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LIGHTNING EDITORIAL: Brewpubs the right fit downtown

Everyone needs to get a grip when it comes to microbreweries downtown.

Brewpubs will add more color and variety to Main Street than any new arrivals since the painted bears. They’re a great fit for the already brew-rich mountain region. We ought not fear them.
Southern Appalachian Brewery has made it not just safe but cool to chill on a concrete patio two blocks from Seventh Avenue. The industrial ambience is part of the charm. And SAB has done more to revitalize the Historic Seventh Avenue District than any single business. Adding that use downtown makes sense.
As we’ve said in this space before, there’s nothing wrong with Hendersonville, a vacation resort town, joining the rest of the successful tourist-friendly cities of America in offering booze along with outdoor dining, shopping and pretty flowers. We have pointed out the value of Rhythm & Brews, the concert series that launched the city into the world of outdoor beer and wine and has packed downtown.
The City Council just approved the first outdoor festival in which beer is the star when it said yes to the first Mountain Brew Fest on Locust Street outside SAB.
The City Council on July 2 opened the door to the popular taproom experience when it adopted a zoning code amendment allowing microbreweries (producing less than 15,000 barrels a year) in the central business district.
If things go as the owners plan, the Sanctuary Brewing Co. will open next month at 147 E. First Ave., becoming the first microbrewery downtown. The City Council’s decision to allow the brewpub startled residential loft owners, who have complained to city officials and City Council members.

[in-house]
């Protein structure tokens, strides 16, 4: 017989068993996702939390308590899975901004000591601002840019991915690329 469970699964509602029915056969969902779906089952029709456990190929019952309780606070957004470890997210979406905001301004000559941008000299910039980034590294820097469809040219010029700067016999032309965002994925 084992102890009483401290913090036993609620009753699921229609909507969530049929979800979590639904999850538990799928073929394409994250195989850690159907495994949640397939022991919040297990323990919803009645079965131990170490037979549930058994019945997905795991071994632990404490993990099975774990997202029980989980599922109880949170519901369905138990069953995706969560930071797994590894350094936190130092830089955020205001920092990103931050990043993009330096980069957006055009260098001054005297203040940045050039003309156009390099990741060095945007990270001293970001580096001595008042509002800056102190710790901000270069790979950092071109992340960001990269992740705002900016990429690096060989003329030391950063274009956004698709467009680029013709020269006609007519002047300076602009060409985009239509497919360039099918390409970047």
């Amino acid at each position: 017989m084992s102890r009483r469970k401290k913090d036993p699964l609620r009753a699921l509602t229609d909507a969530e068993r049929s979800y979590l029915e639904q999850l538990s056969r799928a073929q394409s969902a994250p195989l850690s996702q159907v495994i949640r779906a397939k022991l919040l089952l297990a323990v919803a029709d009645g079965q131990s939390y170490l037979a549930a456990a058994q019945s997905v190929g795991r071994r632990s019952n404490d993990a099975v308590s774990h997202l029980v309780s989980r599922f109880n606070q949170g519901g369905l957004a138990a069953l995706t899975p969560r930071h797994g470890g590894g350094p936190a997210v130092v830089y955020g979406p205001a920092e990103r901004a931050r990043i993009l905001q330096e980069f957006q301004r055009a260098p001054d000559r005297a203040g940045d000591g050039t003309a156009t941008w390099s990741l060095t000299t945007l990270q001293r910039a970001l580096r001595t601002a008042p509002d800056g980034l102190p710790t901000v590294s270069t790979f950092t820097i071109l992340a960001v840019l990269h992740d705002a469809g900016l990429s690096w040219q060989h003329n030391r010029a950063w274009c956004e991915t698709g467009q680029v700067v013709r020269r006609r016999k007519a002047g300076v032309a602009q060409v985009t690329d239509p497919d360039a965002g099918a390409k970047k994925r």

If Friday night’s preview was any indication, the fears are exaggerated. Joe Dinan and Lisa McDonald, the brewpub’s owners, plan a vegan menu and a laidback attitude. Don’t expect dollar draft night and a chicken-wire covered stage. Like all of Hank Williams Jr.’s rowdy friends, the craft beer crowd has settled down.
“We have no hard liquor, we’re closing early, we’re going to try to stay very family- and animal-focused,” McDonald said. “None of the breweries in Asheville really have that vibe at all, I don’t think, and we’re probably closest to Southern Appalachian if anything.”
Kelly and Andy Cubbin, the owners of SAB, have helped change the reputation of the Historic Seventh Avenue District while partnering with many community organizations on fundraisers. We’re guessing the Sanctuary pub will share the same harmonious vibe, to use McDonald’s phrase.
Hendersonville is sitting next to Beer City USA and its 20 microbreweries. Sierra Nevada’s Taproom has demonstrated — in aces — the economic value of craft beer tourism. Craft beer is so popular, and new breweries so plentiful, that the boom does feel a bit like a bubble. Even so, Hendersonville would be shortsighted not to ride the wave while making downtown more interesting and tourist friendly. Brewpub tourism is a business opportunity, not a threat.